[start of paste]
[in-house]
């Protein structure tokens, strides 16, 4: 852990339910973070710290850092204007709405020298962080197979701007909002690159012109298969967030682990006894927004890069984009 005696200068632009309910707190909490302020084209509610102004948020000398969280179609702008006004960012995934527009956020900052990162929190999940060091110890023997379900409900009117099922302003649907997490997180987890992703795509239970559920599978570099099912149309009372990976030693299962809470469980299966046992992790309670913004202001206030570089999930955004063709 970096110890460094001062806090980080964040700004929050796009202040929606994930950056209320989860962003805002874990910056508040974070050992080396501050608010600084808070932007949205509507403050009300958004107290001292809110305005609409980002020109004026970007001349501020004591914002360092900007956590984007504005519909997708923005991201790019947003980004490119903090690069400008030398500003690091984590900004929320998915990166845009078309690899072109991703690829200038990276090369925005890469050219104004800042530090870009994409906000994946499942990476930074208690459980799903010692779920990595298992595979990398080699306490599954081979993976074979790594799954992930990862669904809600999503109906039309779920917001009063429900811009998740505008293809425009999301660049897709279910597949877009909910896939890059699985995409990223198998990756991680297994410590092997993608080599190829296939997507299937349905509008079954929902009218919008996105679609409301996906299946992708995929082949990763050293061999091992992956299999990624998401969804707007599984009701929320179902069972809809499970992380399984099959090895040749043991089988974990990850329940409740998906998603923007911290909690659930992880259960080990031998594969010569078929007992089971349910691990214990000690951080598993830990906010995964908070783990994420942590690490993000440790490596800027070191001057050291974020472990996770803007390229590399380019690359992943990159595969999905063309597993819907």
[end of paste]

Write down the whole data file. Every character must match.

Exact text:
[in-house]
């Protein structure tokens, strides 16, 4: 852990339910973070710290850092204007709405020298962080197979701007909002690159012109298969967030682990006894927004890069984009 005696200068632009309910707190909490302020084209509610102004948020000398969280179609702008006004960012995934527009956020900052990162929190999940060091110890023997379900409900009117099922302003649907997490997180987890992703795509239970559920599978570099099912149309009372990976030693299962809470469980299966046992992790309670913004202001206030570089999930955004063709 970096110890460094001062806090980080964040700004929050796009202040929606994930950056209320989860962003805002874990910056508040974070050992080396501050608010600084808070932007949205509507403050009300958004107290001292809110305005609409980002020109004026970007001349501020004591914002360092900007956590984007504005519909997708923005991201790019947003980004490119903090690069400008030398500003690091984590900004929320998915990166845009078309690899072109991703690829200038990276090369925005890469050219104004800042530090870009994409906000994946499942990476930074208690459980799903010692779920990595298992595979990398080699306490599954081979993976074979790594799954992930990862669904809600999503109906039309779920917001009063429900811009998740505008293809425009999301660049897709279910597949877009909910896939890059699985995409990223198998990756991680297994410590092997993608080599190829296939997507299937349905509008079954929902009218919008996105679609409301996906299946992708995929082949990763050293061999091992992956299999990624998401969804707007599984009701929320179902069972809809499970992380399984099959090895040749043991089988974990990850329940409740998906998603923007911290909690659930992880259960080990031998594969010569078929007992089971349910691990214990000690951080598993830990906010995964908070783990994420942590690490993000440790490596800027070191001057050291974020472990996770803007390229590399380019690359992943990159595969999905063309597993819907």